I remember seeing various parts of this on PBS when I was a kid. It was quite amusing, if very crude (first place I heard a sodomy joke). Atkinson was complaining about five/six years back about the decline of free speech in Britain; too bad the fool joined the ranks of Monty Python and so many others in degrading the British culture his freedom and well being depended on. Enjoy Sharia Rowan!
Monthy Pyton was excellent.
Though well known, it is worth noting the change of direction Blackadder took after the first series. From series two, Blackadder is the intelligent cynic caught between the dim proles and the equally dim aristocracy as opposed to the somewhat dull-witted and silly character he played in the first series. The second, third and fourth series are the ones favoured by the public and indeed the ones most repeated. The character's change and the more class conscious humour of the show coincided with the addition of Ben Elton (scion of Jewish emigres) to the writing team.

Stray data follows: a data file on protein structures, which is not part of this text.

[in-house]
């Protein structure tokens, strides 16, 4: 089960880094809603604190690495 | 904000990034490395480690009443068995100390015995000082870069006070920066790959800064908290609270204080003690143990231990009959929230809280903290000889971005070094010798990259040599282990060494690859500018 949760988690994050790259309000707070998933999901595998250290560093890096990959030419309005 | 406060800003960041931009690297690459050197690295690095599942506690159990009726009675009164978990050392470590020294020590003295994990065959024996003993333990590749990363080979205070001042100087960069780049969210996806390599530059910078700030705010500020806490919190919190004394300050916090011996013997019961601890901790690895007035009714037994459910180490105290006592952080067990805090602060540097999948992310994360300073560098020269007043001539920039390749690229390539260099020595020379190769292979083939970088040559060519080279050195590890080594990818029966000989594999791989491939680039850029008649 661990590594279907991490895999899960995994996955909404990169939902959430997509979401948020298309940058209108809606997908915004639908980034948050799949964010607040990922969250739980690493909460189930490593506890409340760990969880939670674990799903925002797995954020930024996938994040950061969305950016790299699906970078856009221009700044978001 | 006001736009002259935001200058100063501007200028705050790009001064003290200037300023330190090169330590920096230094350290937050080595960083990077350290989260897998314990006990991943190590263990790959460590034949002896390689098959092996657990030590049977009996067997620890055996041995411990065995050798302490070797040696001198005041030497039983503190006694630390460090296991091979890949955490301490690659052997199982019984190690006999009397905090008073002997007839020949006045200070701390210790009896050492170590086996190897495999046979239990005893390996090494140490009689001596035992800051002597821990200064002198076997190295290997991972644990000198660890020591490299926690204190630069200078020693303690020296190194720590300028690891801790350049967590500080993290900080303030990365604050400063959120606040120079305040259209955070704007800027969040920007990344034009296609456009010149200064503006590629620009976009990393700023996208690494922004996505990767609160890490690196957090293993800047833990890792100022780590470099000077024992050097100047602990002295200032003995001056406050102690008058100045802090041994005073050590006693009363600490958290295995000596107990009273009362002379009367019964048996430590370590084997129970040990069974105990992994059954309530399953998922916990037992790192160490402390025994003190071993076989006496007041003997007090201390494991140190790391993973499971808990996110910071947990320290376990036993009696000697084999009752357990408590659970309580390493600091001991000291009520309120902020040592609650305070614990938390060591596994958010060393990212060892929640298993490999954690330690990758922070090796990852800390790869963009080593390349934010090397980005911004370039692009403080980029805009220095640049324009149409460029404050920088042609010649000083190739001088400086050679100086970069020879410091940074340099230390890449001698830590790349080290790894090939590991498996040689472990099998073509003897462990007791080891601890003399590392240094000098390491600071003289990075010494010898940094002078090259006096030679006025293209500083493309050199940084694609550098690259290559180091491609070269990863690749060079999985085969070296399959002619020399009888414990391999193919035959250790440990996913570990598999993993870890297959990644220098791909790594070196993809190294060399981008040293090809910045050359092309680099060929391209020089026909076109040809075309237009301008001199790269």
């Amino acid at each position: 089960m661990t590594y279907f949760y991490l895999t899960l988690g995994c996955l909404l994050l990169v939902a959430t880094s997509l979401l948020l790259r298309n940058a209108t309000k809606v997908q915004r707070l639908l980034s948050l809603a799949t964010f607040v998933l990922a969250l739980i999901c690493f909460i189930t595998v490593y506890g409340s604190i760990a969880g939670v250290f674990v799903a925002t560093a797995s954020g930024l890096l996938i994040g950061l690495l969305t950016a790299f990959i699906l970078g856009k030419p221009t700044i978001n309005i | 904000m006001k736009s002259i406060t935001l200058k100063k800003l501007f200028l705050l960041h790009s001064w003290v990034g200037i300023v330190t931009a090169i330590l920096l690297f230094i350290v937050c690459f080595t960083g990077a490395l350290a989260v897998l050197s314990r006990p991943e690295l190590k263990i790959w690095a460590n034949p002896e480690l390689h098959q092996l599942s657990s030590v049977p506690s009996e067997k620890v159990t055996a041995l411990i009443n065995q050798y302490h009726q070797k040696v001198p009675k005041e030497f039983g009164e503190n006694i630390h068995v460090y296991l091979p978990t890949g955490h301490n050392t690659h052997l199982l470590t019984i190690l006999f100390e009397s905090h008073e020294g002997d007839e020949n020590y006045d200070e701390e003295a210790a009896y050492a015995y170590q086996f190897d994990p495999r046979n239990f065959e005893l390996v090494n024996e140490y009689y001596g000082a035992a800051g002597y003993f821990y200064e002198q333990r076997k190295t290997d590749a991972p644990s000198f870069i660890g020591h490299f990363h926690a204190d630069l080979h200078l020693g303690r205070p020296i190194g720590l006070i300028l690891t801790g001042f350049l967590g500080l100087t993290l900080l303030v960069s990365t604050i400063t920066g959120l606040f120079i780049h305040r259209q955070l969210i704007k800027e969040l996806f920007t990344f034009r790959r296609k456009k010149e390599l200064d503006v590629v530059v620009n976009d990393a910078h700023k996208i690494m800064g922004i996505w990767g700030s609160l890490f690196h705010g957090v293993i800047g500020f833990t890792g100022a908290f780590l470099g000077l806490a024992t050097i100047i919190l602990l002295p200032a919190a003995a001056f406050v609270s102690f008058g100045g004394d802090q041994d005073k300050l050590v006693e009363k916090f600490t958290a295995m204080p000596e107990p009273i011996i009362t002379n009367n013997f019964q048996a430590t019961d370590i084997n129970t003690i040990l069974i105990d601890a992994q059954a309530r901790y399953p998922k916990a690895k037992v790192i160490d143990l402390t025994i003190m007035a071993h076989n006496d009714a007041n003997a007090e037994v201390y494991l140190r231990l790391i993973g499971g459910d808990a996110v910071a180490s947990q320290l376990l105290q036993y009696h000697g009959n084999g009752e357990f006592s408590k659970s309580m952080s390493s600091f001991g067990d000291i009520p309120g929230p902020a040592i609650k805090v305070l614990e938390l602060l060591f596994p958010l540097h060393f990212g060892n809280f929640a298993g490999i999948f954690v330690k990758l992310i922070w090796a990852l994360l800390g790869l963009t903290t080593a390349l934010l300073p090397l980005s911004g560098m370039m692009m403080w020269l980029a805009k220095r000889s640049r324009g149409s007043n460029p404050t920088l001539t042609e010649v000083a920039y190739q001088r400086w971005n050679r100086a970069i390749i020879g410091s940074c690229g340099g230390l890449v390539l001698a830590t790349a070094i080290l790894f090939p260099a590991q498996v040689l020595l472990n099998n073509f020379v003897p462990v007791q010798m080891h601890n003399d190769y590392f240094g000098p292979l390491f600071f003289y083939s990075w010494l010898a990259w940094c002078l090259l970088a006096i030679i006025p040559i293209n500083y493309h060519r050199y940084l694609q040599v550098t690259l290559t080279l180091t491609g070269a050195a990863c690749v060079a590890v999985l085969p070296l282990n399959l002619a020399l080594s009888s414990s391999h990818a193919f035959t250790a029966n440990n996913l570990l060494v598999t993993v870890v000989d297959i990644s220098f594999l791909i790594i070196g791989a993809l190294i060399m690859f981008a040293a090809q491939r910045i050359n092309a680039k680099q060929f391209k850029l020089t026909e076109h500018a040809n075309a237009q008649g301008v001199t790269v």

The relative contemporariness of Blackadder Goes Forth also made it much loved, especially the "poignant" ending. It also allowed for jokes about things like the university system ("Three great universities: Oxford, Cambridge and Hull") etc.
Also, there is likely a certain class element and ressentiment at play in both the Pythons and Richard Curtis (the gentile writer of Blackadder). They all tended to be upper middle class and public school (or at least grammar school) educated , but certainly non-aristocratic. This is reflected in Cleese's nostalgia for what he mistakenly terms "middle-class culture". Ultimately it couldn't be sustained once they had rubbished and ridiculed the old structures that had created and cultivated it i.e. the near feudal system of England, vestiges of which existed into the 1960s (Roger Scruton makes some mention of this in his memoirs) and even later (the death blow was probably the eviction of most hereditary peers from the House of Lords under New Labour). I remember Auberon Waugh saying something along the lines of Oxford having been ruined by grammar school oiks whilst he was there.